Gift of Julian W. Abernethy, 1923
The Julian W. Abernethy Library of American Literature was bequeathed to the College upon the death of Julian W. Abernethy, Class of 1876, College Trustee from 1901-1923. A distinguished teacher and scholar of American and British literature, Abernethy was an avid bibliophile and during his lifetime amassed an extraordinary collection of first editions, collected works, critical editions, and original manuscripts by the most notable men and women in American letters from the late 18th through the early 20th centuries.
Arguably the greatest strength of the original collection lies in books, pamphlets, and manuscripts related to the transcendentalist movement. Ralph Waldo Emerson, Margaret Fuller, Bronson Alcott, William Ellery Channing, George Ripley, and Elizabeth Peabody are well represented. It was Henry David Thoreau, however, who Abernethy collected with a passion, considering himself “a Thoreau collector with an unappeasable ambition.” Documenting his constant pursuit of new Thoreau material, the collection contains detailed correspondence between Abernethy and several antiquarian book and manuscript dealers. Among the most unique Thoreau items in Abernethy’s collection are books from his library and artifacts from the site of the cabin at Walden, pencils and letter openers crafted by Thoreau, and abolitionist scrapbooks maintained by his sister Helen. In keeping with Abernethy’s spirit, legendary Abernethy Curator and Middlebury College librarian Viola White purchased Thoreau’s personal copy of the first edition of Walden with the author’s annotations, in 1940.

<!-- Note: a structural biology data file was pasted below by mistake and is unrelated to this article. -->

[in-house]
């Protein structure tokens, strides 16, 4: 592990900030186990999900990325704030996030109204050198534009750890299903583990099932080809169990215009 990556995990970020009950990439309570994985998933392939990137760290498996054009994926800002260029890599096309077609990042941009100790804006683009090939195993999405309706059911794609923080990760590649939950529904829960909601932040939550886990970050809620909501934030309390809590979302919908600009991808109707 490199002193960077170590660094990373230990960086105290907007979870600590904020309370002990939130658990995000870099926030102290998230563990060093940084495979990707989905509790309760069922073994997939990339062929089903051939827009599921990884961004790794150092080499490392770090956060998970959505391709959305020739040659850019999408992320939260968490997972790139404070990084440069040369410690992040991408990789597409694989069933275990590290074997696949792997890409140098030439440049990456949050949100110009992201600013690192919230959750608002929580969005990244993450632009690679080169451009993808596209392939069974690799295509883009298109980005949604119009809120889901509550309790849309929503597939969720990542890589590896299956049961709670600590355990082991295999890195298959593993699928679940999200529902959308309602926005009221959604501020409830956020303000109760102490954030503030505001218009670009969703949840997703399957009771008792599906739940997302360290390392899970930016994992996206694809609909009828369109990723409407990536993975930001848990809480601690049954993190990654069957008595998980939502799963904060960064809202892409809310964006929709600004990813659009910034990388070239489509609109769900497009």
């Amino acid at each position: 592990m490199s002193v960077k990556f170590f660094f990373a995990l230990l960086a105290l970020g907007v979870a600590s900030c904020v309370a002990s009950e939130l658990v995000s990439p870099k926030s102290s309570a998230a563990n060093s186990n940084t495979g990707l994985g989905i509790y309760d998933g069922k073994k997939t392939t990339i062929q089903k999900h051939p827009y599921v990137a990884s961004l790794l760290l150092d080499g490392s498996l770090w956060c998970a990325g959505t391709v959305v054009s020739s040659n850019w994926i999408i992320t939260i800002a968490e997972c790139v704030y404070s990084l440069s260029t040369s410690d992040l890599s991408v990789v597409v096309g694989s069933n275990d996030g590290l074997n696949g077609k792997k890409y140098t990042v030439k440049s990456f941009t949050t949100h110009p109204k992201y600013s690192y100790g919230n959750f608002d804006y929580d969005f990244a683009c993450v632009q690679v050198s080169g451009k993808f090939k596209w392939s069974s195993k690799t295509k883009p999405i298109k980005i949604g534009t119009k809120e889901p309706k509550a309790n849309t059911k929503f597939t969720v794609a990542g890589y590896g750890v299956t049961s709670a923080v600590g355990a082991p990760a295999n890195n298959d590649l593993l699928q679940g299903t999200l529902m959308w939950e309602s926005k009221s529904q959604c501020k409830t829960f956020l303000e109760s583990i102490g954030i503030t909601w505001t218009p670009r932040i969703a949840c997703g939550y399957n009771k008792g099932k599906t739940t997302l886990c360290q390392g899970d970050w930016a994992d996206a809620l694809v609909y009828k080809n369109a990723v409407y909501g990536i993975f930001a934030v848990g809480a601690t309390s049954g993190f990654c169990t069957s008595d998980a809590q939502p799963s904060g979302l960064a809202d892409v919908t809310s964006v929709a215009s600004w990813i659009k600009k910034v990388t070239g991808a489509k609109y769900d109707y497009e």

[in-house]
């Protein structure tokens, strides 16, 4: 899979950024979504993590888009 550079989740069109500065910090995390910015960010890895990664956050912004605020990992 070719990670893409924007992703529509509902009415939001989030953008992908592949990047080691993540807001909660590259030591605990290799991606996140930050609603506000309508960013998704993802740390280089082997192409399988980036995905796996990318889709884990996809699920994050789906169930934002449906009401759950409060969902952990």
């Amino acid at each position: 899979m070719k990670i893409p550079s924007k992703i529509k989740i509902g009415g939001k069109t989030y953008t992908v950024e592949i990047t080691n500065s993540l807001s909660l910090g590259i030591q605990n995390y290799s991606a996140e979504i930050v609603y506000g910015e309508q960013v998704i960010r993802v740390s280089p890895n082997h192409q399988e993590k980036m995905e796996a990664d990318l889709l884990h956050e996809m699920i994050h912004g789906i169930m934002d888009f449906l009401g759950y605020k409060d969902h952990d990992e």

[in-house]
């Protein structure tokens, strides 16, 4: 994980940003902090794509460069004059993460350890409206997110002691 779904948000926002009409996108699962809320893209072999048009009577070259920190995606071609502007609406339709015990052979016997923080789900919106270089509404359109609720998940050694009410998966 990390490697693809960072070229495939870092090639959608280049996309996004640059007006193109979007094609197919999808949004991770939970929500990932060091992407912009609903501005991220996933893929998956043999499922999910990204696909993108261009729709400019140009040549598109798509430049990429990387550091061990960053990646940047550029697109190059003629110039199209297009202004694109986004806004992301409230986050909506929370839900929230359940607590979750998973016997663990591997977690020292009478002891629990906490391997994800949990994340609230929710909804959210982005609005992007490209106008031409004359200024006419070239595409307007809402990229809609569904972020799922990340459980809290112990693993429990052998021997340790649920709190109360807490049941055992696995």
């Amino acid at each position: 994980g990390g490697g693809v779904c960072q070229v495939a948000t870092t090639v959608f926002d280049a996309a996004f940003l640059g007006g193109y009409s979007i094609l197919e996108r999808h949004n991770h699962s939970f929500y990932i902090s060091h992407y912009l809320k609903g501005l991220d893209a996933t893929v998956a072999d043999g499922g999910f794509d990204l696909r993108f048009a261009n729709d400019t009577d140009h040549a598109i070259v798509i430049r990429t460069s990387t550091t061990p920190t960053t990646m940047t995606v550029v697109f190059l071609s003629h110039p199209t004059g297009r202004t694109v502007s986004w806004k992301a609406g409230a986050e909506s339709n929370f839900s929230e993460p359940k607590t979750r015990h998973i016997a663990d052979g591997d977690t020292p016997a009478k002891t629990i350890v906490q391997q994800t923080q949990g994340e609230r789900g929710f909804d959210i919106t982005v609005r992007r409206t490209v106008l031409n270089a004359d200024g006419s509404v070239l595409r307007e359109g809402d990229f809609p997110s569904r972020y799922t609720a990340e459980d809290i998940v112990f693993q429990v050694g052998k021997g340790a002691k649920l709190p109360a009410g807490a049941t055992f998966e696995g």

In his will, Abernethy stipulated that his library should be kept independent of the College Library’s circulating collection, provided a fund for its maintenance, and perhaps most curiously stipulated that, should the College split into separate colleges for men and women—at the time a persistent consideration for administration, trustees, and alumni—his library would form the core of the newly independent women's college. Without question, a residual benefit of the College’s sustained commitment to co-education is the retention of the Abernethy Collection.
In 1927, after years of legal red tape in passing the Abernethy library on to the College, construction of east and west wing additions to the Starr Library began. Largely funded by Frank D. Abernethy, the east wing was designed to house the newly acquired Abernethy collection. In the early 1960s, the Abernethy Room was relocated, joining the College’s other Special Collections in the West wing. In 2008, the original Abernethy Room was restored to its former splendor as part of the renovation/construction of the Axinn Center at Starr Library, while the Abernethy Collection remained in Special Collections in the Davis Family Library.